Sep - Oct 2002

Tikitiki church

St Marys Bay

Gypsy fair


Nest minders



Living World

The Mystery of the Disappearing Mistletoes

Crimson mistletoe blossoms were once a summertime feature of New Zealand’s beech forests, but the showier species are now scarce, and carpets of fallen flowers—such as here, on the Circle Track in Fiordland, where Department of Conservation officer Freddie Hughes explains the mistletoe story to walkers—are a rarity. While the appetites of possums have played a part in mistletoe demise, other culprits have recently been implicated.


Minders: the kakapo caregivers of Codfish Island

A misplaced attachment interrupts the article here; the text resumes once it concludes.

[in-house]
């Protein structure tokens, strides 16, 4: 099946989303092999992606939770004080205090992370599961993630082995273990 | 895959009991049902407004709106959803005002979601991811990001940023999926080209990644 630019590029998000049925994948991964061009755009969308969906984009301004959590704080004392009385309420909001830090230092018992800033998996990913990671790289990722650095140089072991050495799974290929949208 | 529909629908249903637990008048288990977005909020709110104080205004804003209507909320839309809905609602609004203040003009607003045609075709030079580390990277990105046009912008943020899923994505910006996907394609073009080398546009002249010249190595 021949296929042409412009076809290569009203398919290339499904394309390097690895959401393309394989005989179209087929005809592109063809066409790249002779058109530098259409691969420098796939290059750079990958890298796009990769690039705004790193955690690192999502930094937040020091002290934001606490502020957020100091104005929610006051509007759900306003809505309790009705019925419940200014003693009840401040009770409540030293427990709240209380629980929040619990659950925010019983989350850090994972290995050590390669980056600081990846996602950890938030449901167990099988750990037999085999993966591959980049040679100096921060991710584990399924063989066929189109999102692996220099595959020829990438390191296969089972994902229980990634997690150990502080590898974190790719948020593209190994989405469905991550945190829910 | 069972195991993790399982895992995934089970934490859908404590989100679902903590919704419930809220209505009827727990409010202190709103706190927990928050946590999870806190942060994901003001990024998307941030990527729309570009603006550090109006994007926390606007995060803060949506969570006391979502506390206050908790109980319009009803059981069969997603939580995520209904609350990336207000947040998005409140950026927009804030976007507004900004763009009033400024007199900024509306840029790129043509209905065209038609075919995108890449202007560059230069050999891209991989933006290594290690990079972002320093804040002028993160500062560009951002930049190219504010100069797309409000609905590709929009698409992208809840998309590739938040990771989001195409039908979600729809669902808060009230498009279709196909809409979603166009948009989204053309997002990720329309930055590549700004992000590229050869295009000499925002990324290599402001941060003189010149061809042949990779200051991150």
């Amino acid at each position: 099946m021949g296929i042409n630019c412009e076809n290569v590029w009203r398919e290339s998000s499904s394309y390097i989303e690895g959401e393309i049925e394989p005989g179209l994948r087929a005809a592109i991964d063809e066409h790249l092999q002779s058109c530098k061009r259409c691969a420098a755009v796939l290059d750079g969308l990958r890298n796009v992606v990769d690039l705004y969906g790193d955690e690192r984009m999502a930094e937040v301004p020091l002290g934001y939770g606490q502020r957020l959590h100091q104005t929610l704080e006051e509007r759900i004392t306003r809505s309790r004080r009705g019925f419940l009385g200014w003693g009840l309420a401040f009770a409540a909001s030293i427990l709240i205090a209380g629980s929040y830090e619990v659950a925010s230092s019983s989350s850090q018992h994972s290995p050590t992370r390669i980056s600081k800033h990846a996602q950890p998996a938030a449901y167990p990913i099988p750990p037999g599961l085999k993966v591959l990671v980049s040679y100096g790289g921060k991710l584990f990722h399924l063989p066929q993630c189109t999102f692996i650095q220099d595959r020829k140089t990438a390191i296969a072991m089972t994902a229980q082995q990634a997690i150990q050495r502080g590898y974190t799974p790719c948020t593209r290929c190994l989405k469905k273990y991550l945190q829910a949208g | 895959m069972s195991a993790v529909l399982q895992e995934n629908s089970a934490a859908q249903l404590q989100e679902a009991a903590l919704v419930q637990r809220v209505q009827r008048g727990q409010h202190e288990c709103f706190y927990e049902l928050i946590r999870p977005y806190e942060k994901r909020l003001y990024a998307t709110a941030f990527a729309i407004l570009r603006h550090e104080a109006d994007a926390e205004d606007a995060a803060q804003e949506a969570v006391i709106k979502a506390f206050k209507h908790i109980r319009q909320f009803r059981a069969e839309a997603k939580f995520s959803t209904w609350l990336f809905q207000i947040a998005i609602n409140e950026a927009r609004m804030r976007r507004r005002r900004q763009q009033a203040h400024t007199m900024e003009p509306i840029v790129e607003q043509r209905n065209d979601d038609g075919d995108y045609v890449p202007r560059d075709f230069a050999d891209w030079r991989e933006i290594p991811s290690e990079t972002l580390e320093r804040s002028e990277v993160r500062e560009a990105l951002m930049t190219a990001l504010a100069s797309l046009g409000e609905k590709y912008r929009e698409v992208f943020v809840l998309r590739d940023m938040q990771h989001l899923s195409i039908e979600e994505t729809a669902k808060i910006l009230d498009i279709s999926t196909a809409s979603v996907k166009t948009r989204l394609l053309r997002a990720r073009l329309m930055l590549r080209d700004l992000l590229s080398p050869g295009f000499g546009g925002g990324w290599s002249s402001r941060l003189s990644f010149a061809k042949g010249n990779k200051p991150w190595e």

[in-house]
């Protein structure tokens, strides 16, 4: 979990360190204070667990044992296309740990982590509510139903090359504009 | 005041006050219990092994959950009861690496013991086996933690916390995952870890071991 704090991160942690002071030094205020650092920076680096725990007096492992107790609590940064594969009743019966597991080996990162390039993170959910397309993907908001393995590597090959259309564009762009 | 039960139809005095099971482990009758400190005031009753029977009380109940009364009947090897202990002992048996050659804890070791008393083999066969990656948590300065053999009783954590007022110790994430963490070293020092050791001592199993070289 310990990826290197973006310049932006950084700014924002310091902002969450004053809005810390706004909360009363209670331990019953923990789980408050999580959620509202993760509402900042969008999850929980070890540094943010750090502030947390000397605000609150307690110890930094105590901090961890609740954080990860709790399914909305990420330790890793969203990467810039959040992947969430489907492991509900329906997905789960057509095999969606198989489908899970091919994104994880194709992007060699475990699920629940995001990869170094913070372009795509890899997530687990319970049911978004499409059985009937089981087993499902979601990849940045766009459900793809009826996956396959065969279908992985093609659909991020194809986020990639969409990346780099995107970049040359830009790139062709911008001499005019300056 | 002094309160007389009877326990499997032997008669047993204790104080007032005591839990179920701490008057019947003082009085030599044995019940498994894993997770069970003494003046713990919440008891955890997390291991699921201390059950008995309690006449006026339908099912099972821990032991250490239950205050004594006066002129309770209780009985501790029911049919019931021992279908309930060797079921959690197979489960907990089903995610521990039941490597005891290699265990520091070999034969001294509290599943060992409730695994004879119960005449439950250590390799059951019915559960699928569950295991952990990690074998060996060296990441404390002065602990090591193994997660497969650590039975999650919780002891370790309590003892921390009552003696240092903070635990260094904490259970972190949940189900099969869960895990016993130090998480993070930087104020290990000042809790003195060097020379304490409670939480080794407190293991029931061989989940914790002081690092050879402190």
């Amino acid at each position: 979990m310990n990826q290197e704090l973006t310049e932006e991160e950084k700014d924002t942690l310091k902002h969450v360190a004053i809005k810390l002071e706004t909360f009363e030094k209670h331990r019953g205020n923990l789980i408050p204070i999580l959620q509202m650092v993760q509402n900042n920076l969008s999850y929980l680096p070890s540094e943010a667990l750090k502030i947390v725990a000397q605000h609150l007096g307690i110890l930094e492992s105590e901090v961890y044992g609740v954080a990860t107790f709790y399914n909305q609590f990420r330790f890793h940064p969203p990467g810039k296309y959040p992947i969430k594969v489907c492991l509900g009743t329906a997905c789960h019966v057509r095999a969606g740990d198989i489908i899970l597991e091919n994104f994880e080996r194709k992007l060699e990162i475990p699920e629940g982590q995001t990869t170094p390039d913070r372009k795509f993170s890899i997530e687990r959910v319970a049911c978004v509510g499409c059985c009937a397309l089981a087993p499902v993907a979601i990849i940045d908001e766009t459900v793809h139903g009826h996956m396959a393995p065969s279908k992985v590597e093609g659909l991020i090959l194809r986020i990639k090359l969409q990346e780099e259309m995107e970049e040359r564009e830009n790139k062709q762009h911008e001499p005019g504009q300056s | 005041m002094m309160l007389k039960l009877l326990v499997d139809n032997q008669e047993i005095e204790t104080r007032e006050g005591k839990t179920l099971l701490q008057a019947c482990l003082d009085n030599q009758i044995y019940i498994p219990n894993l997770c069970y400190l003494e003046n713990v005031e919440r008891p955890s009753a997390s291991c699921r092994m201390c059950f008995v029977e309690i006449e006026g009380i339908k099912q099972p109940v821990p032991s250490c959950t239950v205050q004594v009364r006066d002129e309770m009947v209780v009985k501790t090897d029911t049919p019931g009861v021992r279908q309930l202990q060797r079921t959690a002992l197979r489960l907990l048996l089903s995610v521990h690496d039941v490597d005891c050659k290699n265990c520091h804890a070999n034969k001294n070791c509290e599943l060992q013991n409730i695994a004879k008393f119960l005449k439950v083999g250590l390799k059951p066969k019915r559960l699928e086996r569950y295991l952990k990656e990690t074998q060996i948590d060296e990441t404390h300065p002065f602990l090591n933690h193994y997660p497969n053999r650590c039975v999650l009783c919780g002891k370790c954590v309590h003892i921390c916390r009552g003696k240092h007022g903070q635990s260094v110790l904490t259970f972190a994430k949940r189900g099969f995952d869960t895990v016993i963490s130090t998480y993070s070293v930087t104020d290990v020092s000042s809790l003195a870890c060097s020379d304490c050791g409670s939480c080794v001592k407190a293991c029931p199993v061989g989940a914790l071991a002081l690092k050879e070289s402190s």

During the summer of 2002, kakapo on Codfish Island/Whenua Hou, off the north-western coast of Stewart Island, bred with unprecedented success. Of 26 chicks hatched, 24 survived, boosting total kakapo numbers to 86—the highest they have been in 20 years. For the more than 100 volunteers who watched over eggs and chicks while the mother birds foraged for food, caring for kakapo was no easy assignment. It entailed a twice-daily slog along steep, boggy tracks and nights spent alone in a tent in the forest. But nest minders such as Hamish Downer, here getting his boots well immersed in the local mud, and Sue Bolland, lifting a 24-day-old chick out of its nest-box for weighing, had only one word for the chance to take part in the restoration of the kakapo’s fortunes: priceless.

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